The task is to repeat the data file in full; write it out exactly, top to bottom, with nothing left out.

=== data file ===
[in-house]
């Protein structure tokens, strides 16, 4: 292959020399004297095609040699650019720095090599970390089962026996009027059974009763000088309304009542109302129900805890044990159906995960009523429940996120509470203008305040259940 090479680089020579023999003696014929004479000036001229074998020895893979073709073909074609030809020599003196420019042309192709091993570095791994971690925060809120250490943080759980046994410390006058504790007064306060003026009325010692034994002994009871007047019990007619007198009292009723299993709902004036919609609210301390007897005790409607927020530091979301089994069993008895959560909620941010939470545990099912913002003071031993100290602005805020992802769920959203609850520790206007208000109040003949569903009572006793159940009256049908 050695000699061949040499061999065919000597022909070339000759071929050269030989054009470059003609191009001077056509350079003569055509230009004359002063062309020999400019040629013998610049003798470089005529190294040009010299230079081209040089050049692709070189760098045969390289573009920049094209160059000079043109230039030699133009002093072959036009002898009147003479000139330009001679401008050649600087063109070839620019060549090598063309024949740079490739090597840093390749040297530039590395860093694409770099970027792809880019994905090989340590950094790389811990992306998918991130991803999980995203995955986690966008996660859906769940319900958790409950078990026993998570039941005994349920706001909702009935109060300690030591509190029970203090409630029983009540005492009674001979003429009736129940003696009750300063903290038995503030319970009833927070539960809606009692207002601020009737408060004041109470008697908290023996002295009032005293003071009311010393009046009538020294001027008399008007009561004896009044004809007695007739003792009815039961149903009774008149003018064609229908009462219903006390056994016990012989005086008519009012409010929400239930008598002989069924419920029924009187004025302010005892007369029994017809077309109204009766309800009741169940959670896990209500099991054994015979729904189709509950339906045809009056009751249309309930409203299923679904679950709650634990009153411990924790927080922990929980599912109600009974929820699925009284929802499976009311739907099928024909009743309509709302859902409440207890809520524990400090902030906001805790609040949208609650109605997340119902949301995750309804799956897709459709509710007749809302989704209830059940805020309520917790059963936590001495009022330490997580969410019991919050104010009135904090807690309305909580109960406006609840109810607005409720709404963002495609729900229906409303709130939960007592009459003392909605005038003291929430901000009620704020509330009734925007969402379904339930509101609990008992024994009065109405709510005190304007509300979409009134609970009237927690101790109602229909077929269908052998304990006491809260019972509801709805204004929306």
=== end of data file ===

[in-house]
């Protein structure tokens, strides 16, 4: 292959020399004297095609040699650019720095090599970390089962026996009027059974009763000088309304009542109302129900805890044990159906995960009523429940996120509470203008305040259940 090479680089020579023999003696014929004479000036001229074998020895893979073709073909074609030809020599003196420019042309192709091993570095791994971690925060809120250490943080759980046994410390006058504790007064306060003026009325010692034994002994009871007047019990007619007198009292009723299993709902004036919609609210301390007897005790409607927020530091979301089994069993008895959560909620941010939470545990099912913002003071031993100290602005805020992802769920959203609850520790206007208000109040003949569903009572006793159940009256049908 050695000699061949040499061999065919000597022909070339000759071929050269030989054009470059003609191009001077056509350079003569055509230009004359002063062309020999400019040629013998610049003798470089005529190294040009010299230079081209040089050049692709070189760098045969390289573009920049094209160059000079043109230039030699133009002093072959036009002898009147003479000139330009001679401008050649600087063109070839620019060549090598063309024949740079490739090597840093390749040297530039590395860093694409770099970027792809880019994905090989340590950094790389811990992306998918991130991803999980995203995955986690966008996660859906769940319900958790409950078990026993998570039941005994349920706001909702009935109060300690030591509190029970203090409630029983009540005492009674001979003429009736129940003696009750300063903290038995503030319970009833927070539960809606009692207002601020009737408060004041109470008697908290023996002295009032005293003071009311010393009046009538020294001027008399008007009561004896009044004809007695007739003792009815039961149903009774008149003018064609229908009462219903006390056994016990012989005086008519009012409010929400239930008598002989069924419920029924009187004025302010005892007369029994017809077309109204009766309800009741169940959670896990209500099991054994015979729904189709509950339906045809009056009751249309309930409203299923679904679950709650634990009153411990924790927080922990929980599912109600009974929820699925009284929802499976009311739907099928024909009743309509709302859902409440207890809520524990400090902030906001805790609040949208609650109605997340119902949301995750309804799956897709459709509710007749809302989704209830059940805020309520917790059963936590001495009022330490997580969410019991919050104010009135904090807690309305909580109960406006609840109810607005409720709404963002495609729900229906409303709130939960007592009459003392909605005038003291929430901000009620704020509330009734925007969402379904339930509101609990008992024994009065109405709510005190304007509300979409009134609970009237927690101790109602229909077929269908052998304990006491809260019972509801709805204004929306």